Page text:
Brown Jay

Brown Jay
Brown Jay
Adult bird.
Camelia Roja, San Juan Bautista Tuxtepec, Oaxaca
Conservation status
Scientific classification
Kingdom: Animalia
Phylum: Chordata
Class: Aves
Order: Passeriformes
Family: Corvidae
Genus: Psilorhinus
Species: P. morio
Binomial name
Psilorhinus morio
Wagler, 1829
Range (click to magnify)

The Brown Jay (Psilorhinus morio) is a large American Jay which has the habitus of a magpie, but is slightly smaller and with a shorter tail, though the bill is larger.

It occurs from Mexico south into Central America on the Gulf slope. The northernmost extent of the bird is on the Rio Grande in southern Texas, the lower region of the river called the Rio Grande Valley, (of Texas).


Brown Jays vary in plumage geographically: there are two main groups. Northern birds are almost completely dark brown, with lighter brown on the underparts. Southern birds are white-bellied and have bright white tips to the outer tailfeathers. The intergrade zone is in Veracruz.

Adults in both populations have black bills, legs, and feet. Immatures have yellow bare parts, including yellow eye-rings.

The voice is a loud but low pitched pee-ah call and is often modified to suit its situation or mood.


Food is sought largely in trees but it also takes some food from the ground. Insects and a wide range of other invertebrates are taken, also lizards, fruit,[1] and nectar. Though it does take eggs and nestlings, it appears not to if there is plenty of other foods available.

The nest is built in a tree or large shrub with both sexes helping in construction. There are normally three eggs laid but six is not unusual. Incubation is between 18 and 20 days. Only the female broods but the father feeds her while doing so.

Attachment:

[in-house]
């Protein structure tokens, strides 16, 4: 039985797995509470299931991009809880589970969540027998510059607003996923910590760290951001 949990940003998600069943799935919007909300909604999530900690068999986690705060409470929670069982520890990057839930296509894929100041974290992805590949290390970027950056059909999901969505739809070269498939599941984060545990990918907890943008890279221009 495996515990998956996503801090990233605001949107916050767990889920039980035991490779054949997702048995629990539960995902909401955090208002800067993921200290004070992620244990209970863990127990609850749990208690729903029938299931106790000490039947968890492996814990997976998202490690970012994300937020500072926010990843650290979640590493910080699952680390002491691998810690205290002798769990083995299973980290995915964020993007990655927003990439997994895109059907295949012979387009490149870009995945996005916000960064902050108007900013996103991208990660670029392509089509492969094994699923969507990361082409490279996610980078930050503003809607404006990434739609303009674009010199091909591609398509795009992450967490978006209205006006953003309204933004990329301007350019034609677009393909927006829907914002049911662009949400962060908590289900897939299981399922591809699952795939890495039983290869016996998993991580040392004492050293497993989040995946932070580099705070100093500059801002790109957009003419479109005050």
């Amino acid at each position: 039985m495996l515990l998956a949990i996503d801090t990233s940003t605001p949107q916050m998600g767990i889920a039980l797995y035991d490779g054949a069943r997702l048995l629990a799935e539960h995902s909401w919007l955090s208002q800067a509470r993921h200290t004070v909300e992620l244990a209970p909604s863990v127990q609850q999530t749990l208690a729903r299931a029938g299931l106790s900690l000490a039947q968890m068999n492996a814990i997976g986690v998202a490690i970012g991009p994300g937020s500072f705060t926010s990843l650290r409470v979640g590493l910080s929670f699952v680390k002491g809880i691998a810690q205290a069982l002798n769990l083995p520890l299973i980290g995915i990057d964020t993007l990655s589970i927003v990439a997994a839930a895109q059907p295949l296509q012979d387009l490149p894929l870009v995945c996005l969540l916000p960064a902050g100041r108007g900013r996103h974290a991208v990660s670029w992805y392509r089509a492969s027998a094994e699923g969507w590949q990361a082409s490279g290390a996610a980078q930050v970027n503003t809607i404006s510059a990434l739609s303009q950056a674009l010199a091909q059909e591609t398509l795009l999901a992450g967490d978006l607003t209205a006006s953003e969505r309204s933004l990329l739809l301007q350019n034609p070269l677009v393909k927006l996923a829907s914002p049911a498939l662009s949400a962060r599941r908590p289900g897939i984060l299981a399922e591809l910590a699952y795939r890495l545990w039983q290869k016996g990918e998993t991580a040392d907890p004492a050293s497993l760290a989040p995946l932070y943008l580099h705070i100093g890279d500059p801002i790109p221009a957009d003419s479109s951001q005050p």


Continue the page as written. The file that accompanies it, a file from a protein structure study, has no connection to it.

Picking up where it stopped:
Sometimes the young from another year will help in raising the chicks too. If a helper bird returns with food, it will give it to one of the resident parents to feed the chicks.


In Central America the Brown Jay is not found in El Salvador; the range also appears on the Pacific side of Central America in Nicaragua, Costa Rica, and western Panama.


  1. ^ E.g. of Trophis racemosa (Moraceae), though they are rather indiscriminating feeders (Foster 2007).


  • BirdLife International (2004). Cyanocorax morio. 2006. IUCN Red List of Threatened Species. IUCN 2006. Retrieved on 12 May 2006. Database entry includes justification for why this species is of least concern
  • Foster, Mercedes S. (2007): The potential of fruiting trees to enhance converted habitats for migrating birds in southern Mexico. Bird Conservation International 17(1): 45-61. doi:10.1017/S0959270906000554 PDF fulltext

External links